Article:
In the warm morning, I walked through the Green to the library to check my e-mail. Afterwards, I found a table on the quad to relax and work on my journals. One of the heirs to the Anheuser-Busch fortune is getting married in Hanover today. The police are preparing the Green and the surrounding streets for the Budweiser Clydesdales that will pull the wedding carriage through the town. Budweiser has taken over the city. All of bottles and taps in all the bars have been replaced with Budweiser labels. Hopefully I’ll get some free beer later. If so, then I might be staying in Hanover another night.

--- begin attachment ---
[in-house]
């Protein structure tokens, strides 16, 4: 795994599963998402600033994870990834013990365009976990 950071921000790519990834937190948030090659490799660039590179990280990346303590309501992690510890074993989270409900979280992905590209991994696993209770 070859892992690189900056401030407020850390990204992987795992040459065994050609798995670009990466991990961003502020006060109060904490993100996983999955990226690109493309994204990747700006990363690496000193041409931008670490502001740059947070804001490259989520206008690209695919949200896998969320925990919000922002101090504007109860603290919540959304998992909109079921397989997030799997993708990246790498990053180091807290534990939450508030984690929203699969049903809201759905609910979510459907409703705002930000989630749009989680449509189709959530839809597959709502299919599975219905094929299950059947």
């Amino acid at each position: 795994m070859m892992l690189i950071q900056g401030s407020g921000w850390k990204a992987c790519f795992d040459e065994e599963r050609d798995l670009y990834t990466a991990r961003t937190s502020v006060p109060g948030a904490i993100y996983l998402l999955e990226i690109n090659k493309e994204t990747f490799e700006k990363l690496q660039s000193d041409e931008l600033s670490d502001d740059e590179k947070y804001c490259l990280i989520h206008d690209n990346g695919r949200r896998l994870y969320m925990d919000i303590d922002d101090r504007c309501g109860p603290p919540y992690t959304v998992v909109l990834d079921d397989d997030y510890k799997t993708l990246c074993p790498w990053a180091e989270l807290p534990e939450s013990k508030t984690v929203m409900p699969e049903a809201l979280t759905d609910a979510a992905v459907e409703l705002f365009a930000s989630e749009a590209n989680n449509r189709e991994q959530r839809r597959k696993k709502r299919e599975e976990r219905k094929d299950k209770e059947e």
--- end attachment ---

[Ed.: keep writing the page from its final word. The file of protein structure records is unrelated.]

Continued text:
My last journal ended with my day in Hanover. I still have not decided if I am going to leave today, but I do know that I will stay until the Clydesdales trot through town. I just tried to mail my last journal home, but the post office closed at noon. It’s 2:00 now, and I am sitting at my same table at the edge of the quad. There are white tufts of clouds in the blue sky and the sun is shining brightly, I can’t convince myself to return to the long green tunnel on such a beautiful day.